How to Pressure Cook an Old Laying Hen

How to Pressure Cook an Old Laying Hen

One of the hardest parts about keeping laying hens is the act of culling them.

Hands down.

No matter how intentionally we began on this path of keeping chickens or how many times we think about or talk about the process, it just doesn’t get any easier.

I know I have said this before, but I do believe that this is how it should be. It shouldn’t be easy to cull any living being, let alone any animal you’ve raised and loved.

But this post is not about the love and intention that goes into a laying hens life, it is about the care that goes into turning that life into a delicious meal for our family.

A traditional meat bird (also called a broiler) is culled at 6-8 months of months of age. They’re bred to grow quickly and put on as much weight as possible within that short window of time. Their weight is nice, their meat is tender.

In contrast, an old laying hen could be anywhere from two to five years old (sometimes even older) when it is culled and processed. It can weigh anywhere between 5 and 8 lbs (on average, depending on the breed) and their meat gets tougher and tougher with each year of their life.

So, once you cull an old laying hen, what do you do with her?

Well, first you want to let her rest for 4-5 days in the fridge before cooking or freezing her so her body can go through all of the processes that a body must go through.  Then, you can either wrap her up tight and put her in the freezer until you’re ready for her, or you can cook her up.

Keeping in mind that older birds equal tougher meat, the age of the bird must be considered when you’re planning your meal.  So far, we have found two cooking processes that work for us:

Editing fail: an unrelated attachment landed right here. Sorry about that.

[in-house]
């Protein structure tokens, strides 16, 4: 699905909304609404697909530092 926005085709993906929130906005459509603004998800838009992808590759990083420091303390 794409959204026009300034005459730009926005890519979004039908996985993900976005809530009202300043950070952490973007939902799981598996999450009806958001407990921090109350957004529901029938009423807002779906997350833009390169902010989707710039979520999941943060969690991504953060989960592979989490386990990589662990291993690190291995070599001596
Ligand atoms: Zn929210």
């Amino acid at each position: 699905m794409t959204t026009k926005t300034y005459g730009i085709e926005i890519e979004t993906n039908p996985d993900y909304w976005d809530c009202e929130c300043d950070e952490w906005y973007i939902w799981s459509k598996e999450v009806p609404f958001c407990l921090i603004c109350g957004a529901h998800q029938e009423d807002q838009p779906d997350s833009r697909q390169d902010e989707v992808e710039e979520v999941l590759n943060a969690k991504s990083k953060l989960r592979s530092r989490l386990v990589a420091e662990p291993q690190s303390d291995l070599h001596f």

• 1 chicken/old laying hen (rested or rested, frozen, and then defrosted in the fridge)
  • 8 cups water
  • 1 large green onion
  • 4 celery stalks
  • 1 TBSP dried parsley
  • 1 tsp dried thyme
  • 1 tsp crushed cayenne (black pepper or crushed red peppers work, too)
  • 1/4 tsp celery salt
  • 1/4 tsp marjoram
  • 1/2 tsp salt


  • Place everything in your pressure cooker
  • Put the lid on it
  • Place it on your stove over high heat and bring it to pressure
  • Cook for 45 minutes
  • Turn off heat and allow pressure to release
  • Remove from your pot and eat with your favorite recipe

Easy enough, right?

When you pressure cook an old laying hen it allows you to prepare a meal much quicker than if you were to cook it on the stove all day (and it saves on gas or electricity, depending on your set up).  It also gives you delicious, tender meat from that old laying hen without a ton of effort.

Win, Win.

Now, please share your insights and experiences around cooking up an old laying hen!  Any tips, tricks or insights you can offer?


How to Pressure Cook an Old Laying Hen

Written by Melissa @ Ever Growing Farm


  1. marybeth

    I have been pressure cooking for 50 years. I have basically tendered shoe leather 😉 but these woody breasted chickens are driving me nuts. They won’t take a marinade, using a mallet doesn’t solve the texture issue, 12 hours a crockpot wasn’t enough, and so now i am pressure cooking for an hour then will have to grind int for taco meat and chicken salad. I was so disappointed in Zaycon foods–80# oc chicken breasts to deal with. I was hoping to can it but the taste just isn’t there. :,(

  2. Ann

    I use the pressure cooker, quick-release so I can check it right away then cook longer if needed. Sometimes I cut the scrawny, old hens up. After removing meat, I roast the bones in the oven, sometimes with veggies, and cook a bit longer for a delicious stock.

  3. Brad352

    Followed recipe but with different veggies. Cooked 55 minutes all on high heat I didn’t reduce heat after cooker came to pressure on a gas stove top, it was fall apart tender. Which was what I desired.

  4. Ann

    I had no idea about challenges related to the meat of old laying hens. If people have big farms and are eating these often, they might want to consider investing in one of these rotisserie pressure ovens. I won one, and it works really well to retain the meat’s moisture. Also, have you ever brined the meat first? Here is the link for those ovens (and I’m not a salesperson, honest).
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    1. Bee Girl

      Hi Ann! Thanks for reaching out! I’ve never heard of a rotisserie pressure over before! I will definitely check it out because that sounds fantastic!. To your question, we have not tried brining first, but we really should! Thanks for the reminder!

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